Submitted 16th November 2005
The FFC is the Australian Government`s principal agency for funding the production of film and television in Australia. It is a wholly owned government company.
The government supports film and television production to ensure that Australians have the opportunity to make and watch their own screen stories. The FFC will only fund projects with high levels of creative and technical contribution by Australians , or projects certified under Australia`s Official Co-Production Program. To support diversity, the FFC funds the most expensive program formats: feature films, mini-series, telemovies and documentaries. Cheaper formats such as current affairs, serial drama and `infotainment` are fully financed by the market, whereas the more expensive formats would in many cases not be made without government assistance.
Since its establishment the FFC has invested in 920 projects with a total production value of $2.1 billion. The Government currently funds the FFC on a triennial basis and has committed to annual base funding of $50 million to 2006/07. In addition it has $10.0 million per year specifically for feature films and $10.5 million per year specifically for television drama. Supplementing its appropriation from Government are the revenues the FFC recoups from projects active in the marketplace. These funds are used each year to support the production of new film and television programs. All Australian film and television producers/production companies can apply to the FFC for funding. To be successful they must meet the criteria set out in the FFC`s Investment Guidelines, which are the major tool for communicating FFC policies and are revised each year in consultation with the industry.
The FFC`s Investment Guidelines for 2005/06 have now come into operation. The new guidelines were developed by the FFC following consultation with the industry earlier in 2005.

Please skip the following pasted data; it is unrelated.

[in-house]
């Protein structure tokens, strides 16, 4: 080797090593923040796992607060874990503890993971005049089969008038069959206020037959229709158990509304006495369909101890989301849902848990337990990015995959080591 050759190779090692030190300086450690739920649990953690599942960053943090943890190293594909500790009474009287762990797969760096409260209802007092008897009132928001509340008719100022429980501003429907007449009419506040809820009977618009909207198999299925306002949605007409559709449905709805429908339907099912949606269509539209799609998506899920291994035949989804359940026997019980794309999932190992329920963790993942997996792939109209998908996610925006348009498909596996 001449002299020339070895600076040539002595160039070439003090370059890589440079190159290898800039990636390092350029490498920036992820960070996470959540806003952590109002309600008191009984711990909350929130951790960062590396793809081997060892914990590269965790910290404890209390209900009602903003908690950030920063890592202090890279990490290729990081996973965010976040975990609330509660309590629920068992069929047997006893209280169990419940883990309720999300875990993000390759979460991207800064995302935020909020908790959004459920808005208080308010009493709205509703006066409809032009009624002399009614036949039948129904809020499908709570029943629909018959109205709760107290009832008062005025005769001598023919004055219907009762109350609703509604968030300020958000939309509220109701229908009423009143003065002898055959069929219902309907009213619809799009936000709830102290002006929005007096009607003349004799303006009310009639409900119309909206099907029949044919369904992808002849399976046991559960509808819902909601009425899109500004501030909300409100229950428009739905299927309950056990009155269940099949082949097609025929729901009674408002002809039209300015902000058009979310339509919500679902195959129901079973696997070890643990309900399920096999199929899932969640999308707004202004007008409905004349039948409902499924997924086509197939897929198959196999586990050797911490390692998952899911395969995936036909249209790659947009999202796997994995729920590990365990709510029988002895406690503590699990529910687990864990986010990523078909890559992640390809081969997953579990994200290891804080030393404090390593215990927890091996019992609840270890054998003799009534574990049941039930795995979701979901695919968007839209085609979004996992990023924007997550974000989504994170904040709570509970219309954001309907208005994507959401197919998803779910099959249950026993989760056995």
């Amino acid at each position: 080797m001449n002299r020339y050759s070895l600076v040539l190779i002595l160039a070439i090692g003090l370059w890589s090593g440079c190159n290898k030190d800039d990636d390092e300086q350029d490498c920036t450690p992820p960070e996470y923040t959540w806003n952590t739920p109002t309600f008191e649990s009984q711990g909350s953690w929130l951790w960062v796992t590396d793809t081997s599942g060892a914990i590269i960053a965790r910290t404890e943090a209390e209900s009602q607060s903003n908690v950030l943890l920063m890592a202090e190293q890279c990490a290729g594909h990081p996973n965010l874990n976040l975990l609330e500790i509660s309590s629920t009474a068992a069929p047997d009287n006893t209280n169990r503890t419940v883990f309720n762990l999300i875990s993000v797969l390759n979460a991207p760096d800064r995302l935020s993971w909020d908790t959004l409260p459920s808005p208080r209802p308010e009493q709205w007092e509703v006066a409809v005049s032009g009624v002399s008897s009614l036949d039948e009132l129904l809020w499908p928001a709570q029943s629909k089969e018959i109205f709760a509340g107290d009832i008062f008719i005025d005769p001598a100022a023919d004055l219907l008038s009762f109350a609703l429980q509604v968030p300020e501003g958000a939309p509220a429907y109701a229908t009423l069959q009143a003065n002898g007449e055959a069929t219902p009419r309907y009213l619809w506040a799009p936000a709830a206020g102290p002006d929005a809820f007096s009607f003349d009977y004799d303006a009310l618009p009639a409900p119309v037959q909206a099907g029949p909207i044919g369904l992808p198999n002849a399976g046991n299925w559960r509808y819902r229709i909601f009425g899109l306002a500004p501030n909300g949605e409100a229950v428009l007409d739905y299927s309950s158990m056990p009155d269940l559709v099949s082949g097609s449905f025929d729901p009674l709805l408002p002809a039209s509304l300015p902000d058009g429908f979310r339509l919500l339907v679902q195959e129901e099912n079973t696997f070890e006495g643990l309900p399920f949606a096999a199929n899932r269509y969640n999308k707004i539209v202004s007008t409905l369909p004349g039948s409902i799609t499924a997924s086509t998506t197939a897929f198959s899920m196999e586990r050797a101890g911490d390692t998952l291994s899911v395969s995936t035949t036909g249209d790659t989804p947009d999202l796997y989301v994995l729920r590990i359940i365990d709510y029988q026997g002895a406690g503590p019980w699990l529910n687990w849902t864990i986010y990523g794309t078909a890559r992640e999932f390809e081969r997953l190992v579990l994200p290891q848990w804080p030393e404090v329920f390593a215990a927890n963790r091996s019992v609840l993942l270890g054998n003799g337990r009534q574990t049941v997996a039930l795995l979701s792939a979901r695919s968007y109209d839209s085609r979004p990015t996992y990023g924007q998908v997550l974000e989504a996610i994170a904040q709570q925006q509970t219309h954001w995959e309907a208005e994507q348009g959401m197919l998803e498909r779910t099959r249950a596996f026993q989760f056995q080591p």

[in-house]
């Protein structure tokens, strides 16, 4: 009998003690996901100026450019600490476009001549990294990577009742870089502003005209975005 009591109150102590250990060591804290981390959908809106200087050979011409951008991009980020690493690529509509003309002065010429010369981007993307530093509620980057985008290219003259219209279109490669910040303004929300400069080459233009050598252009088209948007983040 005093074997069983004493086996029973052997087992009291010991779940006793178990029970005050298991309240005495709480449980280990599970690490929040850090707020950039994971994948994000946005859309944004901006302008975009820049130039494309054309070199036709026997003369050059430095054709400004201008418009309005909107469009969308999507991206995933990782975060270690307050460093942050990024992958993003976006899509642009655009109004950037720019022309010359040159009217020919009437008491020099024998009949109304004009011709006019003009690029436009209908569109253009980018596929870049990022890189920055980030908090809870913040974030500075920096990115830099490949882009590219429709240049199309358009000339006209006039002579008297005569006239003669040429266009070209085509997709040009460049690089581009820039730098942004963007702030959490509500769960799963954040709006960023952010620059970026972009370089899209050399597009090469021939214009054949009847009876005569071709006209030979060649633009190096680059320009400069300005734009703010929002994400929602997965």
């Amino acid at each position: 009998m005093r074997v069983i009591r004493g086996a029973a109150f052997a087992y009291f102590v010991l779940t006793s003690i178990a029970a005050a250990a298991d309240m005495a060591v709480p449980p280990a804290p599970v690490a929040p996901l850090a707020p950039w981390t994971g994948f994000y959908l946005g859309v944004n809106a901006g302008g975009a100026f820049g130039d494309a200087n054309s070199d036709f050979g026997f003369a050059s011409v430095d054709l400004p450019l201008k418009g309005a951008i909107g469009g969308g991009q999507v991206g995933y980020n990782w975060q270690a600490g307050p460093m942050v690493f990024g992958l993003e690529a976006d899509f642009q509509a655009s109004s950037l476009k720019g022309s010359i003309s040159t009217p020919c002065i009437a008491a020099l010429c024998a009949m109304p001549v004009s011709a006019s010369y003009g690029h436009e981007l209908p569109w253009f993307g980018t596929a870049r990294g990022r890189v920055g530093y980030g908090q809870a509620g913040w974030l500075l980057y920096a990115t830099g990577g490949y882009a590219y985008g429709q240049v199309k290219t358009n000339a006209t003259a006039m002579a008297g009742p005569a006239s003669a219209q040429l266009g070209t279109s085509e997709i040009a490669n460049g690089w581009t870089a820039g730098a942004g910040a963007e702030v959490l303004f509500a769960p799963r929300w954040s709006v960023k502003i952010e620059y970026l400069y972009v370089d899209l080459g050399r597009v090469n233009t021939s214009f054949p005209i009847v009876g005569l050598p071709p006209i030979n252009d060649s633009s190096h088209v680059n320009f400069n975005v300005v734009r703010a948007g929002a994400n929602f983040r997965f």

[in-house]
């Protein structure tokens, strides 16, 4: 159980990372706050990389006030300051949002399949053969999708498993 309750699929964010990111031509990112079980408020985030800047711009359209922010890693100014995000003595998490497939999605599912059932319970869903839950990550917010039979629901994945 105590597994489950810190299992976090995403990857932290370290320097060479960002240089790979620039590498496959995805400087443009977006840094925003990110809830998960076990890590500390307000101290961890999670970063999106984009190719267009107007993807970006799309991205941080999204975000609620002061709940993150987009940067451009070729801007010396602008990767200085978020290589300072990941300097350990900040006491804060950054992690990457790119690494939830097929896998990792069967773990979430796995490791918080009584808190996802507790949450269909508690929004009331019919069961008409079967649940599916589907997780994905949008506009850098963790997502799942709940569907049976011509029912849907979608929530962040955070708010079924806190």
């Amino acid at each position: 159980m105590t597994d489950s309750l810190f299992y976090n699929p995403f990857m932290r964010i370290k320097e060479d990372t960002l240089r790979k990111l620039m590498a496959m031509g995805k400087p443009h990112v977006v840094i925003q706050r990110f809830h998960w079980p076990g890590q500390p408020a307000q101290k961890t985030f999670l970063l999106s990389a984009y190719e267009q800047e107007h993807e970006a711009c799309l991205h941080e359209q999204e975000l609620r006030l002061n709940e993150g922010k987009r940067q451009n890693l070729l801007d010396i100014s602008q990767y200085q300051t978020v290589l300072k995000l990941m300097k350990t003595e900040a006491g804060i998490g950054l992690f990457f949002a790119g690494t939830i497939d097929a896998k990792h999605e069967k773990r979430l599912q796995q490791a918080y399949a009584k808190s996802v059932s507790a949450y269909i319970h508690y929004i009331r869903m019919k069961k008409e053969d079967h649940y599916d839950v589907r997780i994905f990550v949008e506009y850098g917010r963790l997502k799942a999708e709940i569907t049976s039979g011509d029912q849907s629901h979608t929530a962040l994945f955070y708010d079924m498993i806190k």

The FFC welcomes an entrepreneurial approach by producers to financing and will consider a diversity of financing streams including equity investment and distribution guarantees to maximise production levels and diversity of slate.
Ffc Recoupment Split
To support producers in building viable businesses, the FFC will share the funds it recoups from each project with the producer, from first dollar. The share will be calculated on a sliding scale that remunerates producers for bringing non-FFC finance.
Where the budget of a mini-series or telemovie exceeds $2 million per hour, the minimum percentage licence fee required by the FFC from the domestic free-to-air or pay TV network will be negotiated on a case-by-case basis.
Applying For Funding
Producers are invited to discuss their projects with FFC Investment Managers as the first step in their financing strategy. Producers can then obtain direct advice on how best to structure the project to secure FFC support.
After hugely successful screenings at the Sundance Film Festival, Wolf Creek screened at Directorsí Fortnight at the Cannes Film Festival. Miramax acquired distribution rights for most territories -North America, with one of the highest prices.